What are the Duties of Executors?

The role of the executor is not one to be taken lightly. It carries with it serious responsibilities and the executor must act upon the wishes of the deceased person. The person appointed is not only responsible for managing the estate within the terms of the Will but is equally responsible for paying the debts and taxes of the estate. Hence, being named an executor of a Will is a much larger responsibility than many people realise. It is complex and demanding and requires an understanding of the law.

In this article, we have summarised the roles and responsibilities of the position in order to help executors that are trying to make sense of it all.

Who is an Executor?

An executor is the person who is responsible for ensuring that the terms of the Will are carried out. The person must be at least 18 years of age or older. People often choose to appoint a friend or relative as their executor.

What do I do as an Executor?

There are many steps involved in being an executor. The duties of an executor may include:

Notifying the Beneficiaries

If you have been named an executor, you must locate the Will and contact the beneficiaries immediately after the person dies. Also, you must notify the decedent’s bank and credit card companies.

Obtaining Probate

You must then apply to the Supreme Court for the authority to deal with the deceased’s estate. This is often referred to as ‘Probate of the Will’. An application to the Court must be made within 6 months of the person’s death and the assets of the deceased person will remain frozen until probate is granted by the Court.

Looking after the Estate

Following the grant of probate, as an executor you must also manage the property or goods left in the will. You could do this by:

  • Safeguarding any income
  • Investing money not needed immediately
  • Collecting any valuables
  • Insuring all property

Valuing the Estate

You must also identify and account for all assets and liability. This means that you need to obtain written confirmation from banks, financial institutions, insurance companies, share registers, title office and creditors. Thus, the value of the estates must be ascertained.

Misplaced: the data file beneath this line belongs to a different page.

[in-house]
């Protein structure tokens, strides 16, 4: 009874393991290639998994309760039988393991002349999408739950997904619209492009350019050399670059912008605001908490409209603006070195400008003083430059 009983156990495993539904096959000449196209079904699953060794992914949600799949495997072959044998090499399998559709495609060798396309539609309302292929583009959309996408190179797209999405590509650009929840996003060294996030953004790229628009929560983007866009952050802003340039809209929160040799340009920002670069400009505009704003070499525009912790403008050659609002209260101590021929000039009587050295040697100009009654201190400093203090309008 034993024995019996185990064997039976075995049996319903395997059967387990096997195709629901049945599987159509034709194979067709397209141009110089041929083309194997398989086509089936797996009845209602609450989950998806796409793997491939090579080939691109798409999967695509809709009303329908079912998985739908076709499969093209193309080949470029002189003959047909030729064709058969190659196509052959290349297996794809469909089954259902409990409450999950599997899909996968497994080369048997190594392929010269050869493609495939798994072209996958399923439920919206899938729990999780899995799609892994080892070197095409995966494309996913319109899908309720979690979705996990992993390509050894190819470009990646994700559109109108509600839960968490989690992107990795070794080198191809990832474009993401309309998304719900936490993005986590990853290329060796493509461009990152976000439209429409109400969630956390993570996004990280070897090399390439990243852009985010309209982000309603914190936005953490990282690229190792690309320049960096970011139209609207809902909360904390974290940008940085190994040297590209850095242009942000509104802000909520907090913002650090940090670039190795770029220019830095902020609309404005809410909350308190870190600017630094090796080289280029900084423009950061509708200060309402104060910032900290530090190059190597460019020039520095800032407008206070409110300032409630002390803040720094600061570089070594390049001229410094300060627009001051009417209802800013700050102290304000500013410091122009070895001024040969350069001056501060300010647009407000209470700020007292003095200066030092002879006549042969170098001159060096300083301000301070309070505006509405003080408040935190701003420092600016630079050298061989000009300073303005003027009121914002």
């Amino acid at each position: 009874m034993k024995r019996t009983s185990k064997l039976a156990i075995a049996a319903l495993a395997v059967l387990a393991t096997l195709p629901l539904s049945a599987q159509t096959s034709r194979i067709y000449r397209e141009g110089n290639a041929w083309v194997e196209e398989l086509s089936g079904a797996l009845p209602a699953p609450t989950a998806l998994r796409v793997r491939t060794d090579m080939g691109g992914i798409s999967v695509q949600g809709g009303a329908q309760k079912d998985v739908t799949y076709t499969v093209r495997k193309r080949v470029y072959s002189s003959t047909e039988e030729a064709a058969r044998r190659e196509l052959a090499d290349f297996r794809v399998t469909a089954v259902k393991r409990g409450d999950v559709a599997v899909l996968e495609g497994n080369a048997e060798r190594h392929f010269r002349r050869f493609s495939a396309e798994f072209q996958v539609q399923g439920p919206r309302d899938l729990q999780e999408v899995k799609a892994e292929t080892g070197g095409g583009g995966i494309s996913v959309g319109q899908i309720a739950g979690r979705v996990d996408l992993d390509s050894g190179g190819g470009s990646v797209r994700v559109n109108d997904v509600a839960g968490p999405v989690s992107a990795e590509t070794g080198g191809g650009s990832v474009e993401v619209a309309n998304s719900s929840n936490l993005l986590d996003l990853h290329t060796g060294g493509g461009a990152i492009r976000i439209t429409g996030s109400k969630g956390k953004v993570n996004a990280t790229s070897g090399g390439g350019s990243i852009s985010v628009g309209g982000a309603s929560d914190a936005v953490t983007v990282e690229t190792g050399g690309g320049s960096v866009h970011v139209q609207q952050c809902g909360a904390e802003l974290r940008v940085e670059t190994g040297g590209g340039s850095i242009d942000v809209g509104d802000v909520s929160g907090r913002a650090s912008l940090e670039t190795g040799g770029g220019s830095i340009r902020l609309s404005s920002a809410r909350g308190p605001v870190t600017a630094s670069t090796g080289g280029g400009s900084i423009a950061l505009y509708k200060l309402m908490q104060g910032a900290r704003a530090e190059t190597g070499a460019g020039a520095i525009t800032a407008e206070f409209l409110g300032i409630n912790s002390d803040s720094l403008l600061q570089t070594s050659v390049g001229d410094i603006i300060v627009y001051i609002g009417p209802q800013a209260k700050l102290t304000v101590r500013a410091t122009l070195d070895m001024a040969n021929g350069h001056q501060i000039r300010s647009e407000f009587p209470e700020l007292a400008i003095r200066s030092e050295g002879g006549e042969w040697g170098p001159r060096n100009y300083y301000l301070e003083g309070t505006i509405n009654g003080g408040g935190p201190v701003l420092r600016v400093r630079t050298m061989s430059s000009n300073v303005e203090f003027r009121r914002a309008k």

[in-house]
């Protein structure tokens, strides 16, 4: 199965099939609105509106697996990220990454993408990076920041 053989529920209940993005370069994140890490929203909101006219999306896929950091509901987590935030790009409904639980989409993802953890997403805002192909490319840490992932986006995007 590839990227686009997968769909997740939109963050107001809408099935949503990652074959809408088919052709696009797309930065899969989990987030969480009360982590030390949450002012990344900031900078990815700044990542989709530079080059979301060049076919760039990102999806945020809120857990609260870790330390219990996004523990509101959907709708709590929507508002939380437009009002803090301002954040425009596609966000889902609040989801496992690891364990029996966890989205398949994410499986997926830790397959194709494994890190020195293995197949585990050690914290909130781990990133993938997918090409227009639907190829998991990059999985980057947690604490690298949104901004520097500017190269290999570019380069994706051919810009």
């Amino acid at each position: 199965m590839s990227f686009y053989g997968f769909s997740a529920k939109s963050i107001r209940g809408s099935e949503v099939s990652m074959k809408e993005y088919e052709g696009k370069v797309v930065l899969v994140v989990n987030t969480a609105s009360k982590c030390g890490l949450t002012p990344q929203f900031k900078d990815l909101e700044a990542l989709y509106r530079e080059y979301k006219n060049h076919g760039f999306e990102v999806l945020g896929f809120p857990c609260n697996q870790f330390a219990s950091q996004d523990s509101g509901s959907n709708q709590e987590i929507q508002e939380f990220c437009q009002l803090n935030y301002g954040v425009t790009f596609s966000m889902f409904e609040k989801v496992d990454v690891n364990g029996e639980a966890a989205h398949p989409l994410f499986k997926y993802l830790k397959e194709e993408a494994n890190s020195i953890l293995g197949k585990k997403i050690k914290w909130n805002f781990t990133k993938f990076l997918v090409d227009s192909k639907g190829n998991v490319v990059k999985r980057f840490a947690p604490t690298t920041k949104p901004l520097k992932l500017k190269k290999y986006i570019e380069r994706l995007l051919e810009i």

The estate includes all:

  • Cash
  • Business interests
  • Personal effects
  • Securities
  • Real estate
  • Sale of property
  • Debts due
  • Debts owing

Completing Income Tax Returns

You are also required to finalise any tax returns for the deceased, as well as for the estate (if required). The best approach is to seek advice once the assets and liabilities of the estate have been determined to ensure any tax liabilities are dealt with before the estate can be distributed.

Paying all Debts

After receiving the clearance from the Australian Taxation Office, creditors, funeral expenses, income tax, fees for administering the estate and out-of-pocket expenses must all be paid. This means that you may have to sell some assets. However, beneficiaries may choose to provide funds to cover these expenses to keep the assets of the estate intact.

Dividing the Estate

Lastly, you are responsible to pass the assets on to their new owners. After paying all debts, you are then free to distribute the remaining assets according to the directions laid out in the Will. The deceased person will have, ideally, named who each of their assets will go to.

If you are wanting to make your own will, refer to our step-by-step guide to creating a will.

What Rights do I Have as an Executor?

You have two main rights as an executor of an estate:

  • The right to compensation
  • The right to decline being an executor

What if I Want to Decline my Right as an Executor?

If you have been appointed as an executor and you do not want this responsibility you don’t have to go through it. So, if you refuse to act as an executor, a different executor of the estate can take on your duties. However, if there are no mentions of other executors, you can still apply to have a court-appointed administrator take the reins.

Is There a Set Time Limit for me to Finish my Duties?

As an executor you must act with great care. However, a year is generally seen as a reasonable time to finish all your duties.

We understand that being an executor of a Will can be a bit overwhelming. So, if you would like assistance in understanding your role as an executor, get in touch with an estate planning lawyer today.

Don’t know where to start? Contact us on 1800 529 728 to learn more about customising legal documents and obtaining a fixed-fee quote from Australia’s largest lawyer marketplace.

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